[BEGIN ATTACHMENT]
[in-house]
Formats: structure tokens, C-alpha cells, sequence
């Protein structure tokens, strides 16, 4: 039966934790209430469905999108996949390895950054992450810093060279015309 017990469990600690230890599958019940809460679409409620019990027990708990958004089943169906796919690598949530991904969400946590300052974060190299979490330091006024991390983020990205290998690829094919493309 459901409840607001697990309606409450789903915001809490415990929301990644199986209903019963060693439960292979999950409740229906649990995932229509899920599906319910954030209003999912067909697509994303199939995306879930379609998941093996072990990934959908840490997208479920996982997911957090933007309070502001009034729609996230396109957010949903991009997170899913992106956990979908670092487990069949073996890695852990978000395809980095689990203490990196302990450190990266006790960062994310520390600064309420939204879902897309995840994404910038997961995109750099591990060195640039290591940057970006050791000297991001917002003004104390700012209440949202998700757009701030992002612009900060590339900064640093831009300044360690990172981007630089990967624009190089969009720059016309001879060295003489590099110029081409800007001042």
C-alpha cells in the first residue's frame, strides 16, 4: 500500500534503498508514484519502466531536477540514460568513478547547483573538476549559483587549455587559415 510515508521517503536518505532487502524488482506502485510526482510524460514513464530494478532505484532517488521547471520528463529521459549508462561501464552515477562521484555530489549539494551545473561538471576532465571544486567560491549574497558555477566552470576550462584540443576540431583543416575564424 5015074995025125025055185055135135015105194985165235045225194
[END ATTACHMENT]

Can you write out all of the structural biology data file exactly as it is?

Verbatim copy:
[in-house]
Formats: structure tokens, C-alpha cells, sequence
């Protein structure tokens, strides 16, 4: 039966934790209430469905999108996949390895950054992450810093060279015309 017990469990600690230890599958019940809460679409409620019990027990708990958004089943169906796919690598949530991904969400946590300052974060190299979490330091006024991390983020990205290998690829094919493309 459901409840607001697990309606409450789903915001809490415990929301990644199986209903019963060693439960292979999950409740229906649990995932229509899920599906319910954030209003999912067909697509994303199939995306879930379609998941093996072990990934959908840490997208479920996982997911957090933007309070502001009034729609996230396109957010949903991009997170899913992106956990979908670092487990069949073996890695852990978000395809980095689990203490990196302990450190990266006790960062994310520390600064309420939204879902897309995840994404910038997961995109750099591990060195640039290591940057970006050791000297991001917002003004104390700012209440949202998700757009701030992002612009900060590339900064640093831009300044360690990172981007630089990967624009190089969009720059016309001879060295003489590099110029081409800007001042």
C-alpha cells in the first residue's frame, strides 16, 4: 500500500534503498508514484519502466531536477540514460568513478547547483573538476549559483587549455587559415 510515508521517503536518505532487502524488482506502485510526482510524460514513464530494478532505484532517488521547471520528463529521459549508462561501464552515477562521484555530489549539494551545473561538471576532465571544486567560491549574497558555477566552470576550462584540443576540431583543416575564424 5015074995025125025055185055135135015105194985165235045225194